113 Ancestors of Rowland Ellis, Nathaniel Littleton, Thomas Lloyd. 114 Ancestors of William Asfordby, Diana & Grey Skipcvith. Plantagenet Ancestry Douglas Richardson 2004.
The Plantagenets Brief History
History of Henry IV and V
The House of Lancaster
Henry IV 1399-1413
Bollingbroke became king in uneasy circumstances. Grabbing the throne when the current king died without an heir was one thing. Shoving a legitimate, if unsatisfactory, king off the throne while he was still alive was something else.
Since he was the son of the fourth son of Edward III, Henry had a fairly reasonable claim to the crown. (Edward Mortimer, son of Edward III’s third son, had an even better one. But Edward was only eight years old. In these turbulent times, barons and Parliament alike wanted a strong, and grown-up, ruler.)
All the same, Henry knew he had only become king because the country got fed up with Richard. What would happen if they got tired of Henry too? Shakespeare summed it up: ‘Uneasy lies the head that wears the crown.’
A Fighting King
Short, stout and stubborn, with little of the late Richard’s charm, Henry IV had a tough time as king. He spent most of his reign simply fighting for survival.
The Scots attacked again, making more trouble in the north. The once defeated Welsh made a comeback, producing a warrior prince called Owen Glendower, who mounted a guerilla-style rebellion that took Henry ten years to put
down. Owen was aided by the ever-helpful French who sent soldiers to support him.
When they weren’t helping the Welsh, the French were happily attacking the south
coast of England.
In addition to trouble abroad, Henry had enemies at home. Two powerful families, the Percys and the Mortimers, kept mounting rebellions against him. The Archbishop of York kept on encouraging the rebels until Henry lost patience and executed him, a move which shocked the common people and angered the Church.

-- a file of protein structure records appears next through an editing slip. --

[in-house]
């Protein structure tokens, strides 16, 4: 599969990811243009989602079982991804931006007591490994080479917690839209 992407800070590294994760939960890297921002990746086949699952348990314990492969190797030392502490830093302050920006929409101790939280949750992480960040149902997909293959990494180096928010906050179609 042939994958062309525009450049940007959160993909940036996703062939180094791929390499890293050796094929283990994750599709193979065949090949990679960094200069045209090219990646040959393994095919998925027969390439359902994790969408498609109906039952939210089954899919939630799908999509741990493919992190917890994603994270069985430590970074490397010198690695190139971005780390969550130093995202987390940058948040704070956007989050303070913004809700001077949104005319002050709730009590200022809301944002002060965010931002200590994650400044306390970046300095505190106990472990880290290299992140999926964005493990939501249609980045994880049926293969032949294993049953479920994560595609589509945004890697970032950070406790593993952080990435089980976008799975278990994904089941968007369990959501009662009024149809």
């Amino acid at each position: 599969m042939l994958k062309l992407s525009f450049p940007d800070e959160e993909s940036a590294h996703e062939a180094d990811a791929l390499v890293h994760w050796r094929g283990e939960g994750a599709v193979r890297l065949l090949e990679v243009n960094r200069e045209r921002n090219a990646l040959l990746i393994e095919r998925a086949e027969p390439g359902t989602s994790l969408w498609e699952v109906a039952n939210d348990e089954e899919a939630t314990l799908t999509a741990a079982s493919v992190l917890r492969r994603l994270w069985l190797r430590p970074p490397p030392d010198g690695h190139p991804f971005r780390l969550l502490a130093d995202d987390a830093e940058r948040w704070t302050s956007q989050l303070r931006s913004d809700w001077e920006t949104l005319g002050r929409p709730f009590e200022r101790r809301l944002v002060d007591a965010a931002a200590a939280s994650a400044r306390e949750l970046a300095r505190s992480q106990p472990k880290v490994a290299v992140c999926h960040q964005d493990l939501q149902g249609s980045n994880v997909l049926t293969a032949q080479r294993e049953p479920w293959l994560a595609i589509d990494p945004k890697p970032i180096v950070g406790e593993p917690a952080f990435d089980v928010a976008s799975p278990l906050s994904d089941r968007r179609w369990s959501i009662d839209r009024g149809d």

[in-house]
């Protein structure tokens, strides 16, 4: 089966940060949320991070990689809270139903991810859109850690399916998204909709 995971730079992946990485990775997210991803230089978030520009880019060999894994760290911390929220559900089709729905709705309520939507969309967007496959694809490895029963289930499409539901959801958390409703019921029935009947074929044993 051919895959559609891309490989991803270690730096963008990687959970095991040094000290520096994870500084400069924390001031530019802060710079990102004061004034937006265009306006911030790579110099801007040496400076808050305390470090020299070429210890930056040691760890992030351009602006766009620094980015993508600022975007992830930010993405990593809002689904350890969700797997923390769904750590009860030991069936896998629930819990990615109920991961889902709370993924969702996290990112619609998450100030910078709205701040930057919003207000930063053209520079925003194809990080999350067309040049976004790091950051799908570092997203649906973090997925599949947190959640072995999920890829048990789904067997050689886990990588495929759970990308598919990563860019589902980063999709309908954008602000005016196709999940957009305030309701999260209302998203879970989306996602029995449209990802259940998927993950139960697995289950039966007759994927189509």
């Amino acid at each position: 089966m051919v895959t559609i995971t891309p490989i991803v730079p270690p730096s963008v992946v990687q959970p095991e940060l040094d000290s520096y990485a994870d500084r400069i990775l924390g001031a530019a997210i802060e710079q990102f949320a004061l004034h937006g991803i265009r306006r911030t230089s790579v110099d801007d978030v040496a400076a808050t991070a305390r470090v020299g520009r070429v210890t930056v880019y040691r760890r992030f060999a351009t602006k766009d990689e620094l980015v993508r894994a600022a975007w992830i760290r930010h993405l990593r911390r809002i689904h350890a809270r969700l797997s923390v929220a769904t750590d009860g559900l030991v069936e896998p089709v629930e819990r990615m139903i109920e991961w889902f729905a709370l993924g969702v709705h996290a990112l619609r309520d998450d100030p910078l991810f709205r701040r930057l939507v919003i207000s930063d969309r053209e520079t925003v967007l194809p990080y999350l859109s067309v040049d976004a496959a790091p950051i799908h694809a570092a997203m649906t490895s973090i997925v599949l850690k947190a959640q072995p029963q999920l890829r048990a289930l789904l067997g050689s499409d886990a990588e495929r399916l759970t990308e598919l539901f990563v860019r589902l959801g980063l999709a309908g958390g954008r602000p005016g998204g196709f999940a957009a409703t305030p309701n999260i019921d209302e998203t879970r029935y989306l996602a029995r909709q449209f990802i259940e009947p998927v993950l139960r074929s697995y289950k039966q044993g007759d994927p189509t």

(When Henry developed an unpleasant skin disease, people said God was punishing him for giving the archbishop the chop.)
Somehow Henry survived, fighting on all fronts. In 1380 he married Lady Mary de Bohun who gave him five sons and two daughters. The eldest son died young, and it was the second, another Henry who succeeded his father.
Death in Jerusalem
According to an old prophecy, Henry IV was destined to die in Jerusalem. He probably thought as long as he kept clear of the Holy Land he’d be okay. When he collapsed during prayers in Westminster Abbey, he was carried to a room called the Jerusalem Chamber - and there he died, worn out in 1413.
Henry V 1413 - 1422
Henry IV’s reign had been a holding operation. This new branch of the Plantagenets needed a solid success to consolidate their grip on the throne. In Henry V, that’s exactly what they got. Handsome and athletic, a good scholar, a fine
musician and a superb soldier Shakespeare gives us an image of Henry as a playboy prince who changes his character when he becomes king, casting off former friends and boozing companions like the fat knight, Falstaff. He is depicted as a cool, calculating type, cunning and manipulative beneath a cheerful, friendly exterior.
Henry V is undoubtedly the greatest of England’s warrior kings. He started his
soldiering in Wales, helping his father to fight Owen Glendower. When he became king he cunningly distracted his rebellious barons from attacking each other and him by putting new life into that ever-popular old favourite, the long-running war with France. A war at which England hadn’t been doing too well lately.
Taking an invading army to France, Henry scored a brilliant victory at Agincourt in 1415 - helped by those still-deadly English archers. By 1419, English armies had reached the walls of Paris. Fed up with being bashed by the apparently invincible English - not to mention being made to look like armoured porcupines by their archers - the French gave a Gallic shrug and decided to give up.
The Treaty of Troyes, signed in 1420, recognised Henry V of England as regent of France and official heir to the throne. This was a bit of a blow for the Dauphin, the French king’s son, who’d naturally assumed the job was his. To seal the bargain Henry was given the hand in marriage of Catherine de Valois, daughter of Charles VI, the mad King of France.
Henry Rules, OK!
King of England, future king of France, Henry V was top monarch, the most powerful man in Europe. Having settled the French, he decided to sort out the Saracens. His ambition, like that of most medieval monarchs, was to re-conquer the Holy Land and restore Jerusalem to Christendom.
He might even have done it, but fate intervened. While mopping up a few remaining Frenchmen, Henry V went down with a sudden attack of dysentery, allegedly dying on the toilet at Bois de Vincennes in 1422.
He was only thirty-five years old and his reign had lasted only nine years.